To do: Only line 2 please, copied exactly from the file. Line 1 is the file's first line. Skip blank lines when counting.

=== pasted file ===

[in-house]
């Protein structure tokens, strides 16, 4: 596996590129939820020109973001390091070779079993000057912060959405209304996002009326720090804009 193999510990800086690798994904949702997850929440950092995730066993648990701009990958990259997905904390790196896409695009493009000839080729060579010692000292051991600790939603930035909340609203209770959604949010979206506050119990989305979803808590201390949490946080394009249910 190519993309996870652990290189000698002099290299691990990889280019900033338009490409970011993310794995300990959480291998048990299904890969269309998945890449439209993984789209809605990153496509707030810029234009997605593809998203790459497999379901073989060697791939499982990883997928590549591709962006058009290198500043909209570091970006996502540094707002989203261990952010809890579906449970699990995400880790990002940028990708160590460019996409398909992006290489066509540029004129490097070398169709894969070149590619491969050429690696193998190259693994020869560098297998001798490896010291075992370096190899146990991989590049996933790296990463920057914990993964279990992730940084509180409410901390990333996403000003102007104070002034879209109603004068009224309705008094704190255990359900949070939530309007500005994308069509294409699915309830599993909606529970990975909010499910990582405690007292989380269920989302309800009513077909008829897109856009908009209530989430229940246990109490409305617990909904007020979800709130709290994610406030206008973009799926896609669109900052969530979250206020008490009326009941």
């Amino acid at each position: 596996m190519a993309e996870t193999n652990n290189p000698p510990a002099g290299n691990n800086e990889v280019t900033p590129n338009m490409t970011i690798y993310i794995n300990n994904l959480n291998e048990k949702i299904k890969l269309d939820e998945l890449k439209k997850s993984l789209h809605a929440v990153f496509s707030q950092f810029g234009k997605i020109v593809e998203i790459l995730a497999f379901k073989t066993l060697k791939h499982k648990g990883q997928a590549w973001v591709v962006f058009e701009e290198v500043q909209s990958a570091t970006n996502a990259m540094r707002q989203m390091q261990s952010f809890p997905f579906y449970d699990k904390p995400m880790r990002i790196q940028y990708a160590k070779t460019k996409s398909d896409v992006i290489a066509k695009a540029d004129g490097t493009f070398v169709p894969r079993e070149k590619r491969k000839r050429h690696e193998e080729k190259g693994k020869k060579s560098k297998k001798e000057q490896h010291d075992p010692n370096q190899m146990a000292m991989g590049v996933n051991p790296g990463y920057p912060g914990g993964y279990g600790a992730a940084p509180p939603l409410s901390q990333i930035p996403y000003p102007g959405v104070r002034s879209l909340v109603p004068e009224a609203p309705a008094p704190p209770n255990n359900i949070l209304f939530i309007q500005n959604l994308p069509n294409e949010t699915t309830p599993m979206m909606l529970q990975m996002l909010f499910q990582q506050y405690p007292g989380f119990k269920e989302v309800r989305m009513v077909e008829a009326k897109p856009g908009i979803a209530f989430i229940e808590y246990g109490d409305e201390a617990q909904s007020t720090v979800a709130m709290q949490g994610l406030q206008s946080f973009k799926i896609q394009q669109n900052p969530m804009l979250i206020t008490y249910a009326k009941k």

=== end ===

């Protein structure tokens, strides 16, 4: 596996590129939820020109973001390091070779079993000057912060959405209304996002009326720090804009 193999510990800086690798994904949702997850929440950092995730066993648990701009990958990259997905904390790196896409695009493009000839080729060579010692000292051991600790939603930035909340609203209770959604949010979206506050119990989305979803808590201390949490946080394009249910 190519993309996870652990290189000698002099290299691990990889280019900033338009490409970011993310794995300990959480291998048990299904890969269309998945890449439209993984789209809605990153496509707030810029234009997605593809998203790459497999379901073989060697791939499982990883997928590549591709962006058009290198500043909209570091970006996502540094707002989203261990952010809890579906449970699990995400880790990002940028990708160590460019996409398909992006290489066509540029004129490097070398169709894969070149590619491969050429690696193998190259693994020869560098297998001798490896010291075992370096190899146990991989590049996933790296990463920057914990993964279990992730940084509180409410901390990333996403000003102007104070002034879209109603004068009224309705008094704190255990359900949070939530309007500005994308069509294409699915309830599993909606529970990975909010499910990582405690007292989380269920989302309800009513077909008829897109856009908009209530989430229940246990109490409305617990909904007020979800709130709290994610406030206008973009799926896609669109900052969530979250206020008490009326009941």